There’s a slight snag with shopping online for clothes – you’re never quite sure if they’re going to fit. Companies have been trying everything from 3D models to augmented reality to solve the problem, but Stockholm startup Virtusize thinks it has a better way.

Virtusize asks shoppers to compare the size of a garment they want to buy with a garment they already own. By punching in that garment’s measurements into Virtusize’s Web app, which is hosted on partner shopping sites, shoppers get a visual representation of how well the desired item will fit. Virtusize’s logic is that a tape measure on an item of clothing is a more accurate representation of how well something will fit than measuring body shape.

Alternatively, shoppers can indicate to Virtusize that they already own a particular garment from a certain store and of a certain size, so the app can use that as a point of reference. Virtusize overlays the size of the shopper’s currently owned garment on top of the desired item, all in a very snazzy interactive graphic.

The 18-month-old company has partnered with 20 shopping sites in Scandinavia, Austria, Germany, and the UK, but they’ve also started talks in the US, which they say is a major target. Its ambition is to be the global standard for size and fit on fashion ecommerce sites and platforms.

Peder Stubert, one of the 10-person company’s five co-founders, said today that Virtusize is focusing squarely on the size and fit of clothing, not design. Clothing sizes vary dramatically across markets and between brands, he noted, and there is no universal standard. The company’s CEO, Gustaf Tunhammar, came up for the idea for Virtusize after being frustrated by having to frequently returns T-shirts he bought online that didn’t fit.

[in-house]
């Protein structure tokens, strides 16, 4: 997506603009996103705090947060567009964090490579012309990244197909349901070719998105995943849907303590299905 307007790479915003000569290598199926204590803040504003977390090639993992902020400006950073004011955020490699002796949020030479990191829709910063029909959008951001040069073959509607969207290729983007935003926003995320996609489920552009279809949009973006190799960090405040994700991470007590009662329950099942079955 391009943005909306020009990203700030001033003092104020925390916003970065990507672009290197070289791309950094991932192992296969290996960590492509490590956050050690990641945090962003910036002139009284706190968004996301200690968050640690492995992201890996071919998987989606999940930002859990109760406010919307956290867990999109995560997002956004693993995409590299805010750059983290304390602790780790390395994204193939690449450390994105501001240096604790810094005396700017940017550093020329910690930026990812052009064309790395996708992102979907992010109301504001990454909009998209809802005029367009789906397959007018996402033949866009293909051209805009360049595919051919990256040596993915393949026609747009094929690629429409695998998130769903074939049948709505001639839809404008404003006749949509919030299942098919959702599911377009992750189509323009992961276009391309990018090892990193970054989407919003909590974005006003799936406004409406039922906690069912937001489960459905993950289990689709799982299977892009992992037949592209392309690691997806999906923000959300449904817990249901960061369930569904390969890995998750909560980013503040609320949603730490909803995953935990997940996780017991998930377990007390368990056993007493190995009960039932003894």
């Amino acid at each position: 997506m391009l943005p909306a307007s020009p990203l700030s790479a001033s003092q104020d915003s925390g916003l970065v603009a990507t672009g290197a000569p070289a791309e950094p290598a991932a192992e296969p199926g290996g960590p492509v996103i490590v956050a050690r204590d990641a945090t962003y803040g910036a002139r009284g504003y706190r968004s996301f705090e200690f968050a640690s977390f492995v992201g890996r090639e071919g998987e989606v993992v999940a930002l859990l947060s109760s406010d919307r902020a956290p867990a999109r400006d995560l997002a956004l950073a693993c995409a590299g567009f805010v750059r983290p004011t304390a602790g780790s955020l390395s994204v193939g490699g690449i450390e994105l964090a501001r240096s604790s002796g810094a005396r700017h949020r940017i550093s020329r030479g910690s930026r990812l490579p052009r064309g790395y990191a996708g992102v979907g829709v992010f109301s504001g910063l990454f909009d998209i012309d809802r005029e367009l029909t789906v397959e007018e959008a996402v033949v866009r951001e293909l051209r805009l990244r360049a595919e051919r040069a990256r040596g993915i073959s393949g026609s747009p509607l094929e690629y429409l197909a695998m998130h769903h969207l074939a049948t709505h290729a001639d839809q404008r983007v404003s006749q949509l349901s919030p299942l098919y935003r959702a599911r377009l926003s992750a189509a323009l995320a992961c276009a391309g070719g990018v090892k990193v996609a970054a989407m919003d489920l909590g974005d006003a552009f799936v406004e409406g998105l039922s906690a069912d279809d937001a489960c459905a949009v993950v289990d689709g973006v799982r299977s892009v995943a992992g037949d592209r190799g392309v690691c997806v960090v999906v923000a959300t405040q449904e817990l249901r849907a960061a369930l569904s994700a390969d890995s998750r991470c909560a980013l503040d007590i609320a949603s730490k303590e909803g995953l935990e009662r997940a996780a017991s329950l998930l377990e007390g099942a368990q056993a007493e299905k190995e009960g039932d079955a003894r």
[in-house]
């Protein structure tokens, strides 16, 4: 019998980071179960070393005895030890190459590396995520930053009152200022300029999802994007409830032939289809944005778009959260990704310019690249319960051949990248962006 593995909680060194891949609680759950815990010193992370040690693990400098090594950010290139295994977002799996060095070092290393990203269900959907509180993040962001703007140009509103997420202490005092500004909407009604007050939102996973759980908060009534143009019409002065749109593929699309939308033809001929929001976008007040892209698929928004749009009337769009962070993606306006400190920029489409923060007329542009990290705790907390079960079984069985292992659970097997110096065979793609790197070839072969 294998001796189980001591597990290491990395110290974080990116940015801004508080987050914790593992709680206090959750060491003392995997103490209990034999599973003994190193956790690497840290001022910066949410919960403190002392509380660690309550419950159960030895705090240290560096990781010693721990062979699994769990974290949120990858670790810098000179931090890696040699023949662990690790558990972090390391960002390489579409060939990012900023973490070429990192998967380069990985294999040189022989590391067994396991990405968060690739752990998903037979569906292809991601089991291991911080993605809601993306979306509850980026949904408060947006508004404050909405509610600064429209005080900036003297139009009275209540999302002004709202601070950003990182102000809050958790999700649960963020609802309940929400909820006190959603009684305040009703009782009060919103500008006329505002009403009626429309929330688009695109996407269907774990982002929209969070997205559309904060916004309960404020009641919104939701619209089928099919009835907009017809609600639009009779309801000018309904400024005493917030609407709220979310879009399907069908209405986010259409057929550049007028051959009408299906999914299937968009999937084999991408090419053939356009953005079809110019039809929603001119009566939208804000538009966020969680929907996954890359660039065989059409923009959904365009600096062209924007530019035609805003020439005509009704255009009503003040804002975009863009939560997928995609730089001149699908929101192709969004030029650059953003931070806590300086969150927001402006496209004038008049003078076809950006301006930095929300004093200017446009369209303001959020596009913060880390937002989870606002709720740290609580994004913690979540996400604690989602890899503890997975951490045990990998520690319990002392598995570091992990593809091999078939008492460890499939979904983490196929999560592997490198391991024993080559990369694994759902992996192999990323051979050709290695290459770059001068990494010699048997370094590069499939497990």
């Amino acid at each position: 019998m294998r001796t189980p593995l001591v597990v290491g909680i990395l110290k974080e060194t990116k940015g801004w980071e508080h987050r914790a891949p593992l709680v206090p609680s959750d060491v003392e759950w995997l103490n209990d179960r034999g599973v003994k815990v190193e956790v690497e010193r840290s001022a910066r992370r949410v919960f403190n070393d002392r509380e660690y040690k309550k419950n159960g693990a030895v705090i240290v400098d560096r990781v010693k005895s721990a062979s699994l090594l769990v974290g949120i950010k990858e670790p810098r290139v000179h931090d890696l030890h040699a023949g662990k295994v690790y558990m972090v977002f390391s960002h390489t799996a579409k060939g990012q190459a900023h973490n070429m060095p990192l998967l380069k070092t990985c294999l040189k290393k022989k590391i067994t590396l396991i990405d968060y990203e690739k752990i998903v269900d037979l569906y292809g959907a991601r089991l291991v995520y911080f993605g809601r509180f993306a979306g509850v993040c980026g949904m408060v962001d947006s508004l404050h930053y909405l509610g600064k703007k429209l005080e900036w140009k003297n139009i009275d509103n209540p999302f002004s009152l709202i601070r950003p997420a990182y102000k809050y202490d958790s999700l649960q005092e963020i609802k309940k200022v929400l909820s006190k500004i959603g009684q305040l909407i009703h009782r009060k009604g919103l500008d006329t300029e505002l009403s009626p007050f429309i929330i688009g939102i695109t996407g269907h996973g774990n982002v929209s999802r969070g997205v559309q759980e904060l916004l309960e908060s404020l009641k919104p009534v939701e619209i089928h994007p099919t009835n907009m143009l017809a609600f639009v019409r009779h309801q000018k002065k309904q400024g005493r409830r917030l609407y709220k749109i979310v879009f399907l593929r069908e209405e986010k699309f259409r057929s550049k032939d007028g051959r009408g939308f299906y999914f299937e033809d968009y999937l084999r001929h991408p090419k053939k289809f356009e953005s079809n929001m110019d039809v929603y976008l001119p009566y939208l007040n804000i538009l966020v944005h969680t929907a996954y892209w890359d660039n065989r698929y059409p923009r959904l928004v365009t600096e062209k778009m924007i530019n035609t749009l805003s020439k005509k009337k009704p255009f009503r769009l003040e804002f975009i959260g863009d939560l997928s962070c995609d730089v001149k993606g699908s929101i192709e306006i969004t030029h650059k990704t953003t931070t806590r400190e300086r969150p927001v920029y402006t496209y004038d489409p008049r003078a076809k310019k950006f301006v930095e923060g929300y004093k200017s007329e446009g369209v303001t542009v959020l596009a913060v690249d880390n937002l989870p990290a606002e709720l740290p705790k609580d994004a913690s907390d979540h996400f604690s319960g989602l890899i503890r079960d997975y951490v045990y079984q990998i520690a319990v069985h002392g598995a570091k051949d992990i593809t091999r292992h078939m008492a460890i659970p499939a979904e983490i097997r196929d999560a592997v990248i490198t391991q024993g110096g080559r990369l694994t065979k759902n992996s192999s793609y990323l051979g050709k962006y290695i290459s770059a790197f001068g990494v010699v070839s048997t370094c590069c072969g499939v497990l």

Clothing returns are costly for retailers. Not only are there the inherent postage and handling costs, but often the returned items have to go straight onto the discount rack, because they go out of season.

Technology companies have been trying to solve the online fitting conundrum in many ways, including with full-body scanners, digital avatars, and robotics. One of Virtusize’s major competitors is Boston’s True Fit, which uses data-driven algorithms to calculate a customer’s size and shape, according to the Wall Street Journal. It recommends a size for each garment and describes how it fits around the bust and hips. Because True Fit is secretive about how it does its calculations, it is difficult to assess how successful and scalable its method will prove to be. Other competitors include Clothes Horse and Fits.me.

Stubert believes Virtusize’s approach is very scaleable. It relies on getting measurement information for each garment from retailers or brands, which is then fed into Virtusize’s system. Each garment is then visually outlined within the app whenever a shopper clicks on the Virtusize button within a product page. The 2D approach is also preferable to 3D models, Stubert argued, because 3D can sometimes hide how tight or loose a piece of clothing might hang on the body.

Virtusize raised an undisclosed seed round from Swedish investment firm Öresund and angel investors, including a former eBay executive. Its biggest partnership is with Nelly.com, a leading online retailer in Sweden.